Empowering Community Capacity with Data-Driven Approaches to Environmental Exposure Concerns

In 2014, the Tonawanda Coke Corporation in Tonawanda, New York was criminally prosecuted for violations of the Clean Air Act. Court ordered additional remediation, pollution controls, and community service fines ensued, with a substantial decrease in related pollutants, such as benzene. Media reports of a recent partial tunnel collapse were made public in May of 2018. This collapse may have affected the factory’s compliance with emission permits and standards. Residents reported considerable increases in the opacity from the emissions of one of the factory smokestacks during this time to a cross-section of leaders, including local and state civic leaders, community environmental and organizing groups, researchers, environmental protection agencies, healthcare providers, faith groups and social medic communities. Figure 1 is a picture of the facility taken on July 15, 2018 at 2:51 pm.

Figure 1. Smokestack Picture

Community-initiated requests for assistance with actionable objective data and exposure assessment ensued. Fortunately, the Department of Environmental Conservation Air Quality Monitoring network includes a stationary monitor within 800 meters of the factory to the Northeast, consistent with the direction of prevailing winds (Figure 2). However, the only pollutant that can be downloaded in real-time from this monitor is particulate matter with a median aerodynamic diameter of less than 2.5 μm (PM 2.5). Particulate matter is one potential proxy for measuring the visual opacity noted, though it is not specific to coke oven emissions which require addressing a much more specific complex mixture of toxics, including polycyclic aromatic hydrocarbons (particularly volatile organic compounds). The remaining pollutant data collected at the stationary monitor, which are relevant to the measurement of coke oven emissions, goes through a process of internal quality control and certification before they are publicly available through the Environmental Protection Agency’s Air Quality System. Pragmatically, this process means these additional air pollutant data may not be available until May of 2019. While some well-resourced and engaged residents had access to personal and indoor air quality monitors, this technology was not available to all who might be exposed to the emissions.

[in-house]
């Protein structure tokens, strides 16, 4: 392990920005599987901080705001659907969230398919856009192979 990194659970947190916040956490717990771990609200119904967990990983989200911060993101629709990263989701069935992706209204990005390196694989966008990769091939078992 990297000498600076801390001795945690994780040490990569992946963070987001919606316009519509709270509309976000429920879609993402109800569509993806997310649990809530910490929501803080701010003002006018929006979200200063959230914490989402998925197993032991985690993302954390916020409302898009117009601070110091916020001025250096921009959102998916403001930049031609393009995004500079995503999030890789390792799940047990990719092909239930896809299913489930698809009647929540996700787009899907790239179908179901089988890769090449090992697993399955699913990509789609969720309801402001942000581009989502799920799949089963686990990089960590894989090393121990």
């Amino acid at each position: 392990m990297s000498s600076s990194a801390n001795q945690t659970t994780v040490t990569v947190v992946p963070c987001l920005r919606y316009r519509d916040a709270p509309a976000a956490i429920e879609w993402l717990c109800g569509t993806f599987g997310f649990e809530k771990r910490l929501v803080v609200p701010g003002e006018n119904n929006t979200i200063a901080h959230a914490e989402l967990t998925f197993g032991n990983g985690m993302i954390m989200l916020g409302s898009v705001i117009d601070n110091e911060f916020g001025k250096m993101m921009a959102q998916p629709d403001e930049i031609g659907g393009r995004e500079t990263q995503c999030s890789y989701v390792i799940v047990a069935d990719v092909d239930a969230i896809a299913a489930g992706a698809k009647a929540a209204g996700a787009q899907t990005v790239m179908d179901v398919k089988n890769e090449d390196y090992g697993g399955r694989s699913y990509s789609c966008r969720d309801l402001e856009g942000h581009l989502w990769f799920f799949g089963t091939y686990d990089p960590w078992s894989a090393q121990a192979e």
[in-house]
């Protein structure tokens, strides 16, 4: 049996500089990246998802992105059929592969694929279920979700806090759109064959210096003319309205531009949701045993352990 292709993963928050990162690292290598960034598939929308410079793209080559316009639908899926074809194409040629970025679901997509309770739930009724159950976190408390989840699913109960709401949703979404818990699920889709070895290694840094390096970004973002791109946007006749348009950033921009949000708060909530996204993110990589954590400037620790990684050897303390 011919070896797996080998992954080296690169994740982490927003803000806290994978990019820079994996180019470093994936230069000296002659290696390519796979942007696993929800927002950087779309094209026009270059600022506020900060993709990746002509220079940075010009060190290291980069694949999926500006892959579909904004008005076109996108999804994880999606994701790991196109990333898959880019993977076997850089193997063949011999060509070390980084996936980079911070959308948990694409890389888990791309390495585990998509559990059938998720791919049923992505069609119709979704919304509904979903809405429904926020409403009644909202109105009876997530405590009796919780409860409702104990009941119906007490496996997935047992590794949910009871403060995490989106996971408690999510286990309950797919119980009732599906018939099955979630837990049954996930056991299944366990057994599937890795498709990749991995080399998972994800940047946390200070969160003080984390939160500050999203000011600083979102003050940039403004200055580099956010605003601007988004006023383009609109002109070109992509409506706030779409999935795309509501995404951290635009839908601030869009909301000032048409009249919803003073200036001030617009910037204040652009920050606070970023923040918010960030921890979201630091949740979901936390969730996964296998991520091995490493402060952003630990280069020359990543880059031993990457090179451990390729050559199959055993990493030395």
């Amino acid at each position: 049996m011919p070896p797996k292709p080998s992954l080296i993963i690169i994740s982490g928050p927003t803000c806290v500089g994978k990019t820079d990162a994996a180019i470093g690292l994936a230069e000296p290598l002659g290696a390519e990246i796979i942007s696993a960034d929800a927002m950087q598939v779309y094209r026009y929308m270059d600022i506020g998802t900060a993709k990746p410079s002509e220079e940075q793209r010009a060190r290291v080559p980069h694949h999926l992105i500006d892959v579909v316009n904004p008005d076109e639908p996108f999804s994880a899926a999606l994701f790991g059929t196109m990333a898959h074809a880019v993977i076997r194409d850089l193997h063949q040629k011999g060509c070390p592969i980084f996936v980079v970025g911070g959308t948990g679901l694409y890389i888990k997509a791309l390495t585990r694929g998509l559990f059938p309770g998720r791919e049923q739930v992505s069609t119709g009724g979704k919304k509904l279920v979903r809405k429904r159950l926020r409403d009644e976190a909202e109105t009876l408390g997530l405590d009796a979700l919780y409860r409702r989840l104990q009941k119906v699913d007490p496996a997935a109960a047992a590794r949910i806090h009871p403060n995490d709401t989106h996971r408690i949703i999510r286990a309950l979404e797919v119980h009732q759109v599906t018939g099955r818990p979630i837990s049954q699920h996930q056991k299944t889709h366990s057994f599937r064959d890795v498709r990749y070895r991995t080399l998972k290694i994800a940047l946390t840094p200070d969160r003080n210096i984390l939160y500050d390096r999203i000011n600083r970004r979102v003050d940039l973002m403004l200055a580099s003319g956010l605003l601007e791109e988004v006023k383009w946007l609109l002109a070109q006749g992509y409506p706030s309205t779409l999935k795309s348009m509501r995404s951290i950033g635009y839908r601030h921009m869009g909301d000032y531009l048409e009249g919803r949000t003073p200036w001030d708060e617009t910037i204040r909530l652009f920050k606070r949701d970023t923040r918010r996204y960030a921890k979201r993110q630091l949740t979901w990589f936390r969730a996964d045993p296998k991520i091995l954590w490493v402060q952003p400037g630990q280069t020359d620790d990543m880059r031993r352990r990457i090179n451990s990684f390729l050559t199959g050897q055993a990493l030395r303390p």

Figure 2. Google Earth Screenshot of Distance between Smokestack and Ambient Monitor

Figure note: GPS coordinates 42.983919, -78.925959 and 42.988286, -78.918465

The purpose of this brief report is to relay a methods example of how the publicly available data can be used as an initial screening method. This process provides a timely step to empowering community capacity with data-driven approaches to environmental exposure concerns.
In this example, hourly data was downloaded from the Grand Island Boulevard monitor at the New York State Department of Environmental Conservation’s site http://www.nyaqinow.net/. Forty-eight hours of hourly data was used for the weekend dates of July 14-15, 2018. Wind direction was collected from timeanddate.com and manually double-entered. Wind direction was recorded at 6 minutes before the hour and linked to the proceeding hour’s particulate matter measurement. These datasets are preliminary and require future validation. The dates were chosen in response to reports of odors and visual emissions by neighboring residents on social media, completion of nearby highway construction, and recent heat advisory and air quality alert days with low wind speed. The weekend days were also chosen to limit the potential measurement of nearby rush hour motor vehicle traffic on the adjacent highway. The hourly PM 2.5 measurements were grouped into observations linked to SSW-WSW wind direction to model emissions downwind of the factory smokestack (T. Gentile, Personal Communications). For missing data or no wind direction (still), the nearest observation replaced the missing data point.

The average PM 2.5 concentration for SSW-WSW wind direction was 18.61 ug/m3 (SD=5.32, 95% CI=16.46-20.76). The average PM 2.5 concentration for other wind directions was 16.30 ug/m3 (SD=3.47, 95% CI=14.76-17.85) (see Figure 3). The average difference was 2.30 ug/m3, with higher levels and variability when the wind direction at the monitor came from the smokestack. No wind speed were recorded above 13 mph.

There is no known “safe” level of particulate matter for human health. The World Health Organization and American Thoracic Society’s recommended levels for 24-hour exposure are 25 ug/m3. The US Environmental Protection Agency’s levels are higher at 35 ug/m3. The levels observed in this brief were not outside of standard regulatory compliance levels, but may still be linked to deleterious health effects in sensitive individuals.

These results indicate that the particulate matter exposure was increased downwind of the pictured smokestack during the two-day measurement period. As an initial screening exercise, the methods and results flag the need for additional measurement and attention to these environmental exposures. This method should be replicated with larger datasets and validated data to confirm. Note that the facility is located in an area with a major motor vehicle highway, additional industrial facilities, and marine vessel traffic. This methods brief is meant to communicate one way in which to use publicly available data to enhance community capacity, and the number of observations is thus limited and specific inferences should not be drawn. However, the information can be used to initiate conversations about the need for additional and prioritized exposure measurement data.

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